Of course it is too early in the post reconciliation phase of Rajasthan Congress to predict if Sachin Pilot will be rehabilitated to work in the party headquarters at Delhi, or will he be made to go back to Rajashtnan?

On the other hand, though dangerously unmasked in the times of Covid-19, Ashok Gehlot, chief minister of Rajasthan, looked and sounded relieved though he too kept his plans at ‘reconciliation’ a secret. He has said that what has happened in the recent past, “is now history”. Instead he has now focussed on the BJP, and the fact that the saffron party could not “topple” the elected Rajasthan government. “Over a 100 people stayed together. Not one left. The BJP tried their best to make the government fall. As long as I am alive, I will be their guardian…,” he said of his MLAs and supporters, “They have trusted me, high command. We will uphold their trust.”

Gehlot too remained at his best diplomatic behaviour, smoothly ignoring all questions on how his ‘nikamma’ remark sounds now and instead spoke about addressing issues raised by those who rebelled. “If they are angry it is my responsibility to win them back,” he said.


Instead he put the spotlight on how the Congress finding its own solution was in fact a drubbing for the BJP. The BJP he said has been exposed and has lost face, he said, adding that some sections of the media also stood exposed. “The way they (media) projected my letter to the MLAs! I wrote ‘listen to your inner voice. Ask your soul, family, voters, ask them and then take a decision.’ Media did not give that the importance it deserves.”

The BJP government at the Centre, said Gehlot was indulging in religion based politics, and alleged that it was dividing people on communal lines. “The BJP tried every trick in the book, but failed to break us,” he said the Rajasthan MLAs resisted all alleged offers of money, posts, etc but they did switch over to the BJP.  

Here he has an ally in Sachin Pilot who had always maintained that he would  leave Congress and join BJP, despite obvious encouragement from his friends who had done that .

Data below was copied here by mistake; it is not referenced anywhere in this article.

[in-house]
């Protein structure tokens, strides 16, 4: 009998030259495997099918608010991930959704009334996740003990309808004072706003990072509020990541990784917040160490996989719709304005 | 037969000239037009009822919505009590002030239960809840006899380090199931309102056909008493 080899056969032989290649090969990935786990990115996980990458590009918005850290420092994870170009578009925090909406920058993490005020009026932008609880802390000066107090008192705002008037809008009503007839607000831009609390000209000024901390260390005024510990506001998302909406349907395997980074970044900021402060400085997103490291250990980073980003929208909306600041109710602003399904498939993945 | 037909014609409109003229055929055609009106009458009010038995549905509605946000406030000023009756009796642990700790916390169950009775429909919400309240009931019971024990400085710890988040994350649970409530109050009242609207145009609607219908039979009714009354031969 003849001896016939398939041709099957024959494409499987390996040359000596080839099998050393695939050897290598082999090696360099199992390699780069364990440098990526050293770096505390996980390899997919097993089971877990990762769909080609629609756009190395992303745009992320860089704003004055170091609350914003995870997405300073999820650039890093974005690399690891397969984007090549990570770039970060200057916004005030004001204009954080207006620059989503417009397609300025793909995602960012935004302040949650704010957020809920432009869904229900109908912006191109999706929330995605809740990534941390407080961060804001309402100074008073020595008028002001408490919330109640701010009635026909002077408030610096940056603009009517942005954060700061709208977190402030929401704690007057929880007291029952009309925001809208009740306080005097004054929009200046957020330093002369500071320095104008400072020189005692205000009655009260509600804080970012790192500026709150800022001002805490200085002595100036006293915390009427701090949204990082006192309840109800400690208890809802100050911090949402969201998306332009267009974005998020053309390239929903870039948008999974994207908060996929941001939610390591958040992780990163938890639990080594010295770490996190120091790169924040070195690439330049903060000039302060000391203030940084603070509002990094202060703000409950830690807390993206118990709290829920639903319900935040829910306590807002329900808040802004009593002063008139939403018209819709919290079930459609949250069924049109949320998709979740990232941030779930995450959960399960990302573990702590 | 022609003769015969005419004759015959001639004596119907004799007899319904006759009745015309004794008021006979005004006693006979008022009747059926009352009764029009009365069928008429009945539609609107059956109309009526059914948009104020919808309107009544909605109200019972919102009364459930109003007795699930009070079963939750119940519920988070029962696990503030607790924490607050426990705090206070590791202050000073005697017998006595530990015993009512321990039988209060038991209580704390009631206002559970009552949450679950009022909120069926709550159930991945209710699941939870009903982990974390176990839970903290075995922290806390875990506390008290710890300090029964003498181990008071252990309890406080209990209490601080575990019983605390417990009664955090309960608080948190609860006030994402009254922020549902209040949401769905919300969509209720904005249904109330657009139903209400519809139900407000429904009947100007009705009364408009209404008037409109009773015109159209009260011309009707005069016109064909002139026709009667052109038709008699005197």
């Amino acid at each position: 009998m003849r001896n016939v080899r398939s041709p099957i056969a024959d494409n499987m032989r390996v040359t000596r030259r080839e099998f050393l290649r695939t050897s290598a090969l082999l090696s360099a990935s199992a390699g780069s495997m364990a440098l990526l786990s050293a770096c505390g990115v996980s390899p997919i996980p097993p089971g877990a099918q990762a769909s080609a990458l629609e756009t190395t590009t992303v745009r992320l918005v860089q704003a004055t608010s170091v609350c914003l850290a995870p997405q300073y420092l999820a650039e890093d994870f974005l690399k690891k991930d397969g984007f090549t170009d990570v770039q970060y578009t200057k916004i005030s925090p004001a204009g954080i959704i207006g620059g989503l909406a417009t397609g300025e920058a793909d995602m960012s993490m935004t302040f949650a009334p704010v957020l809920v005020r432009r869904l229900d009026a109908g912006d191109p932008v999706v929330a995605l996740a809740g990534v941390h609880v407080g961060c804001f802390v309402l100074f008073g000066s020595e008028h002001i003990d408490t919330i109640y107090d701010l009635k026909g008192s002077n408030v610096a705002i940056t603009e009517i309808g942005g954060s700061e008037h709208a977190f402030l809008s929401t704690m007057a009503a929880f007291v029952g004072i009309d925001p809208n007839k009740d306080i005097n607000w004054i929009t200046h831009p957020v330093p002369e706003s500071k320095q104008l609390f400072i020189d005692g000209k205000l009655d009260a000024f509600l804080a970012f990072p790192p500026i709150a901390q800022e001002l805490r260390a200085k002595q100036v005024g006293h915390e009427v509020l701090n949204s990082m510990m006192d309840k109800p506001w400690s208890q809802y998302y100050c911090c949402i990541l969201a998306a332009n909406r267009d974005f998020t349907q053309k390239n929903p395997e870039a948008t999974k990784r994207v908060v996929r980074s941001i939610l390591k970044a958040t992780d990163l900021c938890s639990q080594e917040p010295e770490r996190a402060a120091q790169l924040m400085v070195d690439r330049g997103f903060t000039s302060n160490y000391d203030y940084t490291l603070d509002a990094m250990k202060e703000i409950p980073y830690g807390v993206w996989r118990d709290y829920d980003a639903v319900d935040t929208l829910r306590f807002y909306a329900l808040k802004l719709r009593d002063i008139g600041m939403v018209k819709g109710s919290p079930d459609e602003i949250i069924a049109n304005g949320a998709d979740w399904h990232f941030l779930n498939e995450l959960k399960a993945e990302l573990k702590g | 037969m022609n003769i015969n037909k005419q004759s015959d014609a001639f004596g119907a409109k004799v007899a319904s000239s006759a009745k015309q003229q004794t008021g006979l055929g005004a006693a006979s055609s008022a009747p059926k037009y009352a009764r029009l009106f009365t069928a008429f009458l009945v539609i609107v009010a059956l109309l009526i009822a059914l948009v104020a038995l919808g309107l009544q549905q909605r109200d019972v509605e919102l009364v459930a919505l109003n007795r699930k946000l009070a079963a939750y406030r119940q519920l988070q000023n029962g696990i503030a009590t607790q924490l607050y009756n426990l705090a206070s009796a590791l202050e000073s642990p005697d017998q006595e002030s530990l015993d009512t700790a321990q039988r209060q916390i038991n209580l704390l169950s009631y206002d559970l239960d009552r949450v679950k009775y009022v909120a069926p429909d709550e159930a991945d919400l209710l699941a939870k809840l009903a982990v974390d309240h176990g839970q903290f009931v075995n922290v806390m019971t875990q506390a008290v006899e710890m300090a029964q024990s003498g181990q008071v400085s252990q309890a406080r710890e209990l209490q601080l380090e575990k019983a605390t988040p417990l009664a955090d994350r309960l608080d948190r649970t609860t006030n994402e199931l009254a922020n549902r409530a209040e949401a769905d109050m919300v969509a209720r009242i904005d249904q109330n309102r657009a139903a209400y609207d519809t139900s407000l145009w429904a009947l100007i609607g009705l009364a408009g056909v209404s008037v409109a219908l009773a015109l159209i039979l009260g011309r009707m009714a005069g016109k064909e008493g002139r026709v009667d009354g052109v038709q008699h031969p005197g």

“The BJP has fallen flat on its face. Our members foiled their conspiracy,” Gehlot however has warned that the political crisis is not over. “The crisis now is to save democracy. There is a misuse of CBI, ED, you can see what is happening in Rajasthan, the selective targeting. This [BJP] government is shameless, it does not care what people will say. Because they do politics on religion. Divide on communal lines…” said Gehlot, who seems to have had the final word for now.

Meanwhile on the legal front, it is being reported that the arguments  on the plea challenging the merger of six BSP MLAs with the Congress remained inconclusive on Tuesday. The Jaipur Bench of the Rajasthan High Court is to resume the hearing on August 13. 

It was this merger that is being credited with strengthening the Congress majority in the state Assembly. However, BJP MLA Madan Dilawar had challenged it and sought a stay order on the merger. The Rajasthan Assembly is expected to meet on August 14. The focus had also been on the State Governor Kalraj Mishra, who was also one of the major names as the political storm intensified over the past month. However, no official reaction has come from him after the reconciliation.

The Tribune has reported that the reconciliation between  Sachin Pilot and Ashok Gehlot could also be due to a possible intervention by former BJP CM Vasundhara Raje. It is a known fact that Rajasthan has almost always seen the government alternating between the two political parties.

However, for now it is fair to say that the immediate political crisis has blown over. For how long? In the paraphrased words of both the politicians involved in this one, “we shall wait and see what the future holds.”